Syrett comes to UC ANR from the retail world of Nordstrom Rack, where she held jobs as a cashier and stockroom employee for four years. Prior to that, she taught high school students virtually over the summer and worked as an administrative assistant at Mare Island Home Health in Vallejo. She earned a B.A. in linguistics from UC Davis.
Syrett is located at the front desk of the UC ANR building in Davis and can be reached at email@example.com and (530) 750-1200.
Beck joins Hopland and Sierra Foothill RECs
“My personal background is in interdisciplinary wildlife science and I am looking forward to expanding research and education at Hopland and Sierra Foothill in new and unique ways,” Beck said. “We will definitely continue to focus on our historic strengths (e.g., oak management and livestock research), but I will also be looking to bring on more integrated studies, creative pursuits, and social science programs.”
Beck will help the REC directors manage existing projects, recruit new researchers, assist with finding and winning funding, and develop collaborations, both among researchers at each REC and between the two RECs.
“My goal is to create a more unified vision for academic programs at the two sites and to facilitate projects that utilize the amazing resources at both,” Beck said.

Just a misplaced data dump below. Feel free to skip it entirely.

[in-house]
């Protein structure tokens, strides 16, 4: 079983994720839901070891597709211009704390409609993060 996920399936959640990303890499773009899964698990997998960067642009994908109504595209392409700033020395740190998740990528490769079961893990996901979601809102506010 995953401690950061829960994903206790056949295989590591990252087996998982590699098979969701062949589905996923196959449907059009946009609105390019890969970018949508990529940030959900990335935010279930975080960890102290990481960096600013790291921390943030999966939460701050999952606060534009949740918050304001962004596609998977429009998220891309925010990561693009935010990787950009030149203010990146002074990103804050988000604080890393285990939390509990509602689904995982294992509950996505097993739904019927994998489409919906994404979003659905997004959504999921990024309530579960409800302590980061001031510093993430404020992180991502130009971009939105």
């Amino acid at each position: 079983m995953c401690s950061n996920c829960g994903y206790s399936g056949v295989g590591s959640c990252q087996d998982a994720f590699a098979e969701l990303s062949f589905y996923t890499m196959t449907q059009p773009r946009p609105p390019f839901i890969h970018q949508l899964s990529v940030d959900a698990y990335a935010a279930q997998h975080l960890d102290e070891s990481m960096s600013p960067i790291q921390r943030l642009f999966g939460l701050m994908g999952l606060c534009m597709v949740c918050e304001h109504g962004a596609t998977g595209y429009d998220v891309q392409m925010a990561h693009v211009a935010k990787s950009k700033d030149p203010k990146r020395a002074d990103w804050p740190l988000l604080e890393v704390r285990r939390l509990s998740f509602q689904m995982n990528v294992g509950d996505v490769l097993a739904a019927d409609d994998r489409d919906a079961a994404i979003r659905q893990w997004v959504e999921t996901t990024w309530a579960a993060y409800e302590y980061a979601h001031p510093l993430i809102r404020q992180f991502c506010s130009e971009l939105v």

She earned a Ph.D. in fisheries and wildlife at Michigan State University and a B.S. in wildlife and fisheries science at Pennsylvania State University. As a National Science Foundation graduate research fellow prior to joining UC ANR, Beck studied African lion and domestic cattle interactions, collecting data within Tanzanian national parks and non-protected areas. While working as a research coordinator for the Georgia Department of Natural Resources from 2014 to 2016, she implemented bat conservation efforts.
John Bailey, Hopland REC director, would like her to meet many members of the ANR community. “I'm hoping that the introduction will lead to people contacting her and remembering that our two RECs are great places to work,” he said.
Beck is based at Sierra Foothill REC and can be reached at firstname.lastname@example.org.
Eissa joins Environmental Health and Safety
Essam Eissa joined UC ANR as an environmental health and safety specialist in July.
From 2016 to 2020, Eissa served as an inspector with the California Division of Occupational Safety and Health Administration. He worked from 2001 to 2016 in the California Environmental Protection Agency's Office of Criminal Investigation as a senior environmental engineer.
In 2002, he received a certification of professional negotiation skills from the California State Department. In 1993, the Governor's Office of Emergency Services recognized Eissa with a Certificate of Achievement for Incident Commander/Scene Manager.
Eissa earned bachelor's degrees in agriculture engineering and environmental/safety engineering from West Los Angeles College. He also earned a bachelor's degree in international law and criminal justice from Solano College. He was designated as a chief environmental engineer by the United Nations in Brindisi, Italy, in 2012.
Eissa is based in the ANR building in Davis and can be reached at (530) 750-1364 and email@example.com.